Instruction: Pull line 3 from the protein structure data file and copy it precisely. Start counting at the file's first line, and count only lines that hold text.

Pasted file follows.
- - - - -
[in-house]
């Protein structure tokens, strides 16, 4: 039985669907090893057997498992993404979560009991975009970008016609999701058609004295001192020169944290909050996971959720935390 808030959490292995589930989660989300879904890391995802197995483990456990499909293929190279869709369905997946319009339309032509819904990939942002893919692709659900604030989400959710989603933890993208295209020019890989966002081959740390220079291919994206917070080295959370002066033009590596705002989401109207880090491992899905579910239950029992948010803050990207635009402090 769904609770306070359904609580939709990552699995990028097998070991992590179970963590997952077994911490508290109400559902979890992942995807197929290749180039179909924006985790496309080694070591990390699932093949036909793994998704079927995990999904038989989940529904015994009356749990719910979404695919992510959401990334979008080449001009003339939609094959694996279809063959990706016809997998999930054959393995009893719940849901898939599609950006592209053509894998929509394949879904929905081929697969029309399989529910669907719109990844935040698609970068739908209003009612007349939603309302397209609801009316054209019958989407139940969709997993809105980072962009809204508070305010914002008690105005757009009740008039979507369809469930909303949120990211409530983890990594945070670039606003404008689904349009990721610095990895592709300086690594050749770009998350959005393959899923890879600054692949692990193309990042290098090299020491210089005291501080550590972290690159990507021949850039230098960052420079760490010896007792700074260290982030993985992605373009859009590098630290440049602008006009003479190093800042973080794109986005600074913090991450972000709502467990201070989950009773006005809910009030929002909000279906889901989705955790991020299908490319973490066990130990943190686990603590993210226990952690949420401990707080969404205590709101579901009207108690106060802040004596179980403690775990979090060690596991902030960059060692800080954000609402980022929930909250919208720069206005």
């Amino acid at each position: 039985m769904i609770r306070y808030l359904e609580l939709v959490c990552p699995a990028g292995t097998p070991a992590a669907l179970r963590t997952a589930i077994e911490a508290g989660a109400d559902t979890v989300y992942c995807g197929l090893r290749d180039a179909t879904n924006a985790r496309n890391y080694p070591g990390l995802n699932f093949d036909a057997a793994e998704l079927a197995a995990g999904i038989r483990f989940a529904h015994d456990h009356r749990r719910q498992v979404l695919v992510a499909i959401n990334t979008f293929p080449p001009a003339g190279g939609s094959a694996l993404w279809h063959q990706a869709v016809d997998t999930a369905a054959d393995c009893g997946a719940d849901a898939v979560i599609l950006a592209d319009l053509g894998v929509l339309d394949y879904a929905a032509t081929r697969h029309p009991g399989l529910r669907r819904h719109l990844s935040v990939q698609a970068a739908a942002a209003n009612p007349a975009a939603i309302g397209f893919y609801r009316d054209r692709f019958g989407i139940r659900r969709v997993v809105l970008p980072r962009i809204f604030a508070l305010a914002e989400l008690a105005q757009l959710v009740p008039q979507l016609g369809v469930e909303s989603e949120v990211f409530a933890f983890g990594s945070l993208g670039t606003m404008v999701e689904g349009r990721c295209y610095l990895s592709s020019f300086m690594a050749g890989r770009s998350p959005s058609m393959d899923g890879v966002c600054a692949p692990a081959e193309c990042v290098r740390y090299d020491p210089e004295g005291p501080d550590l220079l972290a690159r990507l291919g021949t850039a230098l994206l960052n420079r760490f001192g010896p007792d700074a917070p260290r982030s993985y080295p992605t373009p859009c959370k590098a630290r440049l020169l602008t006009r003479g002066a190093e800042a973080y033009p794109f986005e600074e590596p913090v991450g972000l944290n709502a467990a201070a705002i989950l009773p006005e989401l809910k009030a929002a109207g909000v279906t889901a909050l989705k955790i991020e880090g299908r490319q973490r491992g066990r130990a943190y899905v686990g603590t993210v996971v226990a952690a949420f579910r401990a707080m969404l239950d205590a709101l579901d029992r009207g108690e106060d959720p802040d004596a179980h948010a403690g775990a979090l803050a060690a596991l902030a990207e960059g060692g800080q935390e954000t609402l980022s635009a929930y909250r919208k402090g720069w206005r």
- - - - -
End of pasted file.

């Amino acid at each position: 039985m769904i609770r306070y808030l359904e609580l939709v959490c990552p699995a990028g292995t097998p070991a992590a669907l179970r963590t997952a589930i077994e911490a508290g989660a109400d559902t979890v989300y992942c995807g197929l090893r290749d180039a179909t879904n924006a985790r496309n890391y080694p070591g990390l995802n699932f093949d036909a057997a793994e998704l079927a197995a995990g999904i038989r483990f989940a529904h015994d456990h009356r749990r719910q498992v979404l695919v992510a499909i959401n990334t979008f293929p080449p001009a003339g190279g939609s094959a694996l993404w279809h063959q990706a869709v016809d997998t999930a369905a054959d393995c009893g997946a719940d849901a898939v979560i599609l950006a592209d319009l053509g894998v929509l339309d394949y879904a929905a032509t081929r697969h029309p009991g399989l529910r669907r819904h719109l990844s935040v990939q698609a970068a739908a942002a209003n009612p007349a975009a939603i309302g397209f893919y609801r009316d054209r692709f019958g989407i139940r659900r969709v997993v809105l970008p980072r962009i809204f604030a508070l305010a914002e989400l008690a105005q757009l959710v009740p008039q979507l016609g369809v469930e909303s989603e949120v990211f409530a933890f983890g990594s945070l993208g670039t606003m404008v999701e689904g349009r990721c295209y610095l990895s592709s020019f300086m690594a050749g890989r770009s998350p959005s058609m393959d899923g890879v966002c600054a692949p692990a081959e193309c990042v290098r740390y090299d020491p210089e004295g005291p501080d550590l220079l972290a690159r990507l291919g021949t850039a230098l994206l960052n420079r760490f001192g010896p007792d700074a917070p260290r982030s993985y080295p992605t373009p859009c959370k590098a630290r440049l020169l602008t006009r003479g002066a190093e800042a973080y033009p794109f986005e600074e590596p913090v991450g972000l944290n709502a467990a201070a705002i989950l009773p006005e989401l809910k009030a929002a109207g909000v279906t889901a909050l989705k955790i991020e880090g299908r490319q973490r491992g066990r130990a943190y899905v686990g603590t993210v996971v226990a952690a949420f579910r401990a707080m969404l239950d205590a709101l579901d029992r009207g108690e106060d959720p802040d004596a179980h948010a403690g775990a979090l803050a060690a596991l902030a990207e960059g060692g800080q935390e954000t609402l980022s635009a929930y909250r919208k402090g720069w206005r």